A great business plan always attracts investors. Here are the five most important elements to include to create a powerful business plan.
Your first pitch to investors is likely to shake you up. As you pitch your business idea to more investors, you will get better. Over time, however, the quality of your pitch is likely to lose its edge. Your business plan, however, will continue to make strong impressions, provided you create a killer plan. This guide will help you do that.
1. Follow the basic structure
Consider the context in which your business plan will be read; it doesn't make sense to change a lot in the basic format. Investors are very clear on what they're most interested in, and it is not in your best interests to create a plan that deviates from that format and is hard to navigate. Follow the basic structure and include the following elements:
- A cover letter
- Title page
- Table of contents
- Executive summary
The cover letter is the traditional short explanation of why you are contacting the recipient. The title page should have your business's name, the founders' names, logo and product images (optional), and, of course, the phrase "business plan." The table of contents acts as a navigation aid for readers and is followed by the content of your business plan.
2. Treat the executive summary as a pitch to the busiest investor
Not all investors you approach will give you that elusive face-to-face meeting. In the absence of influential references, your business plan needs to do the talking, at least to get investors interested. At some stage, you will have to rely on email, and that's where your business plan's executive summary comes into play.
Investors are incredibly busy. If they are interested in your idea, they will only spare five minutes to read the executive summary. Therefore, treat it with importance. I'd suggest writing the executive summary last so you include only the most crucial details and create a crisp pitch. I recommend reading The Balance's guide to writing a killer executive summary.
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3. Submit a detailed marketing plan
A marketing plan is essentially the heart and soul of your business plan. It's critical if this is your first business and you have no previous experience or reputation to back you up. Social media plays an important role in your plan, provided you set proper goals and KPIs from the outset. Your marketing plan should cover every aspect of marketing for your business, including:
- Detailed information governing how your product line was created, what the pricing mix is, what your promotions strategy is and estimated sales
- Your positioning strategy for your products, the branding strategy, and customer segmentation and targeting plans
- Who the top competitors for your business are, alternatives for your key products, along with how you plan to combat these challenges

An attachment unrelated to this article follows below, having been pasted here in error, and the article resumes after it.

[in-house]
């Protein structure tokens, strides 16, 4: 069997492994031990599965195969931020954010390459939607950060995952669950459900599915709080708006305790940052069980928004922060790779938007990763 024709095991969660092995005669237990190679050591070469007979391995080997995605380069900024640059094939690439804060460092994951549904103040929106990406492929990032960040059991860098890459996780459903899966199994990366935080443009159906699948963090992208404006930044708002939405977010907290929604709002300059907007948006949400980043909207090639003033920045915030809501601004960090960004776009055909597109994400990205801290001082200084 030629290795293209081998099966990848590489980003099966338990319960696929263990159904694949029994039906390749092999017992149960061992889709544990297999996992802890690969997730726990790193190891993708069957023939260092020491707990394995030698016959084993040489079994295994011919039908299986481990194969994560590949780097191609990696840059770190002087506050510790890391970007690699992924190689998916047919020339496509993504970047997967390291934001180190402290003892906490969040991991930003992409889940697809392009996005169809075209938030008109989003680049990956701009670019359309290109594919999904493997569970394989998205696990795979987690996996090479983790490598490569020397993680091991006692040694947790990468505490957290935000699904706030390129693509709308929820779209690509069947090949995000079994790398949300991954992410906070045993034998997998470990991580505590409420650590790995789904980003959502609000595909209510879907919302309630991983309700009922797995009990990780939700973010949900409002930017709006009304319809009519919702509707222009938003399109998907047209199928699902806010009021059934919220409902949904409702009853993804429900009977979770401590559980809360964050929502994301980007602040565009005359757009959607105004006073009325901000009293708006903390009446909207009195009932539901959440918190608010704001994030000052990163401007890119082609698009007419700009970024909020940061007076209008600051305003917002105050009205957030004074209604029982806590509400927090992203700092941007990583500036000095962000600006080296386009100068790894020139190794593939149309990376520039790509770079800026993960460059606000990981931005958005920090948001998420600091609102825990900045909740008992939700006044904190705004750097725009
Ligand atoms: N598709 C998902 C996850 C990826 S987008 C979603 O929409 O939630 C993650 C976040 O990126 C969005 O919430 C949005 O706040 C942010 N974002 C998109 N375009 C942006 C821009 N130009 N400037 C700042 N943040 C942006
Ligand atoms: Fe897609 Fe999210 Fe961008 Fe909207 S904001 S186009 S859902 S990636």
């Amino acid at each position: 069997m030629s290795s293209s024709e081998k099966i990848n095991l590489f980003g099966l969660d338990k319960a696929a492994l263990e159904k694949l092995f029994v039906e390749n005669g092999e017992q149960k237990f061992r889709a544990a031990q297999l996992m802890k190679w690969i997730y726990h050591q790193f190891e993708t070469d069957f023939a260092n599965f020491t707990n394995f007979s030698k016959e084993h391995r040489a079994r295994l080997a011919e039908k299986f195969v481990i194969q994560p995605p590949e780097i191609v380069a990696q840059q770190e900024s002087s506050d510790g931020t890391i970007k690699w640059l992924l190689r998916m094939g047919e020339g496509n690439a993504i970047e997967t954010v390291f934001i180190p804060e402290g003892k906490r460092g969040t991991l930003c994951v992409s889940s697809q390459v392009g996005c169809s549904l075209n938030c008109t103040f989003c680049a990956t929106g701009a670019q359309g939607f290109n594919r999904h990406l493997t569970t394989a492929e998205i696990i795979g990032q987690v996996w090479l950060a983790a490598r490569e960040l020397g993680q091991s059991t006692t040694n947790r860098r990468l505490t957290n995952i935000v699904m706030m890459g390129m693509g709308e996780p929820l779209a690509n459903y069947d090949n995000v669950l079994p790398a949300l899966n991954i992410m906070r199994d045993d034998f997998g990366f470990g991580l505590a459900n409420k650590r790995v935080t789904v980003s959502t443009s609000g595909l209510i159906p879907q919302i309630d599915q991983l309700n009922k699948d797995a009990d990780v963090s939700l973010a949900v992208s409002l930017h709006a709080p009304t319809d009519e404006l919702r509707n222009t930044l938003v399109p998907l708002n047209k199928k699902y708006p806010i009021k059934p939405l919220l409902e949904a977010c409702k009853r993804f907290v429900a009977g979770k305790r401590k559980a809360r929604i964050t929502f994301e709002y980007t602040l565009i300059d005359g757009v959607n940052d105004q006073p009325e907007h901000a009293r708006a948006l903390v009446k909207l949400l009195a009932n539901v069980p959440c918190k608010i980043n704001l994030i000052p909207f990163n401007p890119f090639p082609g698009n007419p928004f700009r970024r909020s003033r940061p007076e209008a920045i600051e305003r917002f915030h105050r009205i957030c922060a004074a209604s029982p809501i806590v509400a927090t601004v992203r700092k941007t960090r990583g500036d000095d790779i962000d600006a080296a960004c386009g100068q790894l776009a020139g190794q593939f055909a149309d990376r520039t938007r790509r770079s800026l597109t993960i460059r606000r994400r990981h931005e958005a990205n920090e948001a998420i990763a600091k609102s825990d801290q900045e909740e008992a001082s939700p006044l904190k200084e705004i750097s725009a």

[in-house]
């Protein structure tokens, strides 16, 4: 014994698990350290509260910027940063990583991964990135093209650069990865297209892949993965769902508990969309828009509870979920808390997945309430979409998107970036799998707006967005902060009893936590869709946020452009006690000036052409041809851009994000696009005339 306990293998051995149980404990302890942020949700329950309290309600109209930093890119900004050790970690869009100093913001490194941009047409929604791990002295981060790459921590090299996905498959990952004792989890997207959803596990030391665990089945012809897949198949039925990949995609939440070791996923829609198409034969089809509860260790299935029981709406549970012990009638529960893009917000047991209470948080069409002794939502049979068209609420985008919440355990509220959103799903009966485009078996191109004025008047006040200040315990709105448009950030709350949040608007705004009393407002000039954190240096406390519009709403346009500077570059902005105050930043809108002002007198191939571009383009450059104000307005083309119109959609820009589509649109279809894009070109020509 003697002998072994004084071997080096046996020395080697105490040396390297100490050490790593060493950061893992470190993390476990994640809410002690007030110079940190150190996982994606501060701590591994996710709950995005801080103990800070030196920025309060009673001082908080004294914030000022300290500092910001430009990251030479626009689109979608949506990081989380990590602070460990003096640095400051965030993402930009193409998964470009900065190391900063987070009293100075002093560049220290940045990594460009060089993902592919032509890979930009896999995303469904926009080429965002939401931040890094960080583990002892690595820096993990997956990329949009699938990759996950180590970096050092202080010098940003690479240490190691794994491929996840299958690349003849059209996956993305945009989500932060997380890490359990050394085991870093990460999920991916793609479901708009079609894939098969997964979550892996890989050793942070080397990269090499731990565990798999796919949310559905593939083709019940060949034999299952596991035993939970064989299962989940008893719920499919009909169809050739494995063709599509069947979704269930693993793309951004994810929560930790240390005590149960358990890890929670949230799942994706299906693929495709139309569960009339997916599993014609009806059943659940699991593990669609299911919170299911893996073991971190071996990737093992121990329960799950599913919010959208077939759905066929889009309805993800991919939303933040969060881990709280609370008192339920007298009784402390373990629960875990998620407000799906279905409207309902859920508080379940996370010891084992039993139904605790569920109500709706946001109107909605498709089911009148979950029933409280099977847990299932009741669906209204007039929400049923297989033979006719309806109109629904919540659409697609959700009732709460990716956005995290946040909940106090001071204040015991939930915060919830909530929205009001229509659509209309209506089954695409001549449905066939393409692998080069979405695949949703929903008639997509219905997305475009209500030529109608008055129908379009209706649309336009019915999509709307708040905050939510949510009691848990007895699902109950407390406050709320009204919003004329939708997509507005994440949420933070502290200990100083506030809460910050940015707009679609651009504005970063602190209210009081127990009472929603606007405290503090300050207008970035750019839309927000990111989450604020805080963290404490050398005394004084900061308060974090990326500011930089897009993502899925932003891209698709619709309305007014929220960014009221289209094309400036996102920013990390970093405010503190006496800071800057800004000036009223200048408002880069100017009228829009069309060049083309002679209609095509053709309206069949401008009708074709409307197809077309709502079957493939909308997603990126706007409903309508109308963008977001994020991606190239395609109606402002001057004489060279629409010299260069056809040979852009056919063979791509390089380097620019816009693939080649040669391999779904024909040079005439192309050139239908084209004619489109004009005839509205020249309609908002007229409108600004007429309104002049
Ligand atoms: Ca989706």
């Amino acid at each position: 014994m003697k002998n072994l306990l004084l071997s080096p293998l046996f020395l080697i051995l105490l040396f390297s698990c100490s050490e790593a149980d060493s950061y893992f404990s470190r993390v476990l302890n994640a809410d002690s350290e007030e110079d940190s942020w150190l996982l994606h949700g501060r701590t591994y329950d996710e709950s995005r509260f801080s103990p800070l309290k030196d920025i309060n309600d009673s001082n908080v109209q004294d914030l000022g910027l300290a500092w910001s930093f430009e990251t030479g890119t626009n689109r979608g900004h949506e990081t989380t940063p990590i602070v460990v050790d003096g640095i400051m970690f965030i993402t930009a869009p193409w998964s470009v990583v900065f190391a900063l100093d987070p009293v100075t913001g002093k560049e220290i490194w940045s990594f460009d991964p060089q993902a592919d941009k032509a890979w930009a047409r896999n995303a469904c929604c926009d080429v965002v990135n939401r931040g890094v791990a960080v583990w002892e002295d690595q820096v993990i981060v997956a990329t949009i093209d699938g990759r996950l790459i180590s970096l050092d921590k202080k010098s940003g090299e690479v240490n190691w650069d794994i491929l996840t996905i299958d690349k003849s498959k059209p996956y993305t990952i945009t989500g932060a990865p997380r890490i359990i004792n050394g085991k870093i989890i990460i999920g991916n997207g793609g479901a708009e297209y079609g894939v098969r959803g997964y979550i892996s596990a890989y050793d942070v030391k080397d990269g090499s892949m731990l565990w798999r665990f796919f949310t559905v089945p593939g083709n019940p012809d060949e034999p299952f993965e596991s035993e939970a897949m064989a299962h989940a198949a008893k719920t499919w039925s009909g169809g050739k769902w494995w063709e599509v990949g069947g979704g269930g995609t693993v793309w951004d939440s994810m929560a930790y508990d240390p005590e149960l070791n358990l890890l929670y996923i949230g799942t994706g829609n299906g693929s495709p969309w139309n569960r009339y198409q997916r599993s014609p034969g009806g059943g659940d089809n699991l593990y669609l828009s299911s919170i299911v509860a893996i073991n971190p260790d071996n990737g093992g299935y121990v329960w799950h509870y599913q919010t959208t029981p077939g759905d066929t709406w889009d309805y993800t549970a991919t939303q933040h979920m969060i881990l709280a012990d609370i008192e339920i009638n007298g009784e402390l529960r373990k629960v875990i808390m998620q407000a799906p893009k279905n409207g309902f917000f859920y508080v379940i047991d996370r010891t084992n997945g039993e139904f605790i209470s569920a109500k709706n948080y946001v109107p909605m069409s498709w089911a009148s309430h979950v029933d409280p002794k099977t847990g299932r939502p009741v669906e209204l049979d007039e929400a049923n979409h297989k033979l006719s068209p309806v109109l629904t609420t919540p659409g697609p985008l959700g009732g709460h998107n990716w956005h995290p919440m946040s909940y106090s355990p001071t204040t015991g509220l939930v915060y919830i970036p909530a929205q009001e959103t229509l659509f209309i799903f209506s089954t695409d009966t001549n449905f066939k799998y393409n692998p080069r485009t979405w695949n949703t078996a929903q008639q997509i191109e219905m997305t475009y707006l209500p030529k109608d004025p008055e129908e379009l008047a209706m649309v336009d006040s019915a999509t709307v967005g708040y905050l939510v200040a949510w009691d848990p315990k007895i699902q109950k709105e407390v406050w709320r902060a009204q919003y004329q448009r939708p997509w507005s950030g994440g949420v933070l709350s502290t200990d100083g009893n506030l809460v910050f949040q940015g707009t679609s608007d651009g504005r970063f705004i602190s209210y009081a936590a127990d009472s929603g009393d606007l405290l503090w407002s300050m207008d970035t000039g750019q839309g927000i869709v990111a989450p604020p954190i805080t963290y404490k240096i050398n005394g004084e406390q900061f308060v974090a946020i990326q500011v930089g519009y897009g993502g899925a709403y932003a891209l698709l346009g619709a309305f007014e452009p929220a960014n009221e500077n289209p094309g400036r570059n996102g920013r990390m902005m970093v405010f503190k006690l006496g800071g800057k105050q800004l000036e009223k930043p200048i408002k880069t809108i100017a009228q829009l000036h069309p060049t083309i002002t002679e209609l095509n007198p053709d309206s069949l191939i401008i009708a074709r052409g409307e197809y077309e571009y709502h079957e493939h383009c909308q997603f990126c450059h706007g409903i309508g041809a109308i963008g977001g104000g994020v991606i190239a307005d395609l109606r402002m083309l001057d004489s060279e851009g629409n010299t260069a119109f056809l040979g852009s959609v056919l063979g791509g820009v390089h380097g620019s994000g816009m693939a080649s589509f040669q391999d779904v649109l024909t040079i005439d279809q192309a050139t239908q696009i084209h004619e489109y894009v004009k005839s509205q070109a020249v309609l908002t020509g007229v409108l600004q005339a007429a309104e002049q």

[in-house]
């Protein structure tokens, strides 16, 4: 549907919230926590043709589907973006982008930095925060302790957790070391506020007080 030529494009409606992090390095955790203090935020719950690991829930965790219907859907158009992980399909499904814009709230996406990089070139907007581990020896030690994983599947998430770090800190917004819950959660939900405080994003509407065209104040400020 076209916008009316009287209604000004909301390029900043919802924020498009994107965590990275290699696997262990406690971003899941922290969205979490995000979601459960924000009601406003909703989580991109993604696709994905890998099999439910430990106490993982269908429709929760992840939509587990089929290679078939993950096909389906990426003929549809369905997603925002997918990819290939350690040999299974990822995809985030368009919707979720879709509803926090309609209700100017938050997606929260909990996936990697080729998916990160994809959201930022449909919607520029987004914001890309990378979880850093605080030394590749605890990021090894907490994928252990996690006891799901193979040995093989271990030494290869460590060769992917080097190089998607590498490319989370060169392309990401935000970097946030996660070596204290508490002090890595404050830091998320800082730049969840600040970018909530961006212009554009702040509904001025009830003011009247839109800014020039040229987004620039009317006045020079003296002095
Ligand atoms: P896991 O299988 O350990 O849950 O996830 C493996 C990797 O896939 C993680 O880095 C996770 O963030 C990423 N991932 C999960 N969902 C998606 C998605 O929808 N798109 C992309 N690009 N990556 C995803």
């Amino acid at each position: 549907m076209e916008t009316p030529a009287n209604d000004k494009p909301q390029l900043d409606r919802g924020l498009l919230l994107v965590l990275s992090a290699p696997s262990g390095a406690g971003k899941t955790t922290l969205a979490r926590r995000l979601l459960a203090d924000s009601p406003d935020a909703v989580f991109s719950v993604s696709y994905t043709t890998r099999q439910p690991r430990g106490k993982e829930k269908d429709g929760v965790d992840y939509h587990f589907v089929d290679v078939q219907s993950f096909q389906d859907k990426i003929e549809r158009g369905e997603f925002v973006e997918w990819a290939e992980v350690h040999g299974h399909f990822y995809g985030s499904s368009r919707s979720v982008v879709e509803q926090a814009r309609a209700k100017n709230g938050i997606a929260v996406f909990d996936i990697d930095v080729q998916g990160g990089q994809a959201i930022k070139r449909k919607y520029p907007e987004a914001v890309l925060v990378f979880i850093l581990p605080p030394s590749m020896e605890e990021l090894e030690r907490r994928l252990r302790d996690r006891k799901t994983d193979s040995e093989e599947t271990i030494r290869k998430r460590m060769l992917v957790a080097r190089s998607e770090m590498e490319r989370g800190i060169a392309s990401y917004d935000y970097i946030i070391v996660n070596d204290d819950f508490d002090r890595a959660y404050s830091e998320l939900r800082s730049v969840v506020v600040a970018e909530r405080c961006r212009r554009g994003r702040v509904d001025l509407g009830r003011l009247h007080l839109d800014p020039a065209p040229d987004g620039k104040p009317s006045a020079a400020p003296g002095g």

- For product-focused businesses, include product augmentation and product line expansion plans
Moreover, you need to use proper tools to complement your marketing strategies. Email validation tools like Zero Bounce and marketing automation tools like Pardot are some common services that every business should use.
4. Be vocal about your assumptions
Every business plan makes some well-informed assumptions, for instance, about:
- The purchasing behaviors of certain consumer groups
- Trends in government regulations that impact businesses in a particular geography
- Interest rates and the ease of obtaining working capital
- Increases in the cost of human resources
- The total number of working days for the business in a year
Of the assumptions you include in your plan, mention the ones that might not be obvious. This has two benefits. First, it demonstrates to your investors that your numbers are research-based and not mere guesses. Second, if any of the assumptions don't pan out as expected, you have the plan to go back to in order to explain deficits in performance.
5. Include lucid financial details
Too many entrepreneurs assume they can throw in advanced financial analyses and extrapolations and get investors onboard. Remember, the deeper you delve into financial analyses before getting your business off the ground, the more skeptical your investors are likely to be. That, however, does not undermine the importance of the financial information you include in your plan. Focus on:
- Crisply explaining your plan to procure working capital
- Offering a pessimistic as well as optimistic extrapolation of revenues and margins based on data from the last two years
- Highlighting any historical sales spikes linked to cyclical or special expensive marketing events
- Explaining your plan to manage cash flows
- Listing your disaster management plan to demonstrate that you can be relied upon to fulfill your responsibilities to investors
Before you finalize your business plan, incorporate the time-tested and proven effective suggestions offered in this guide.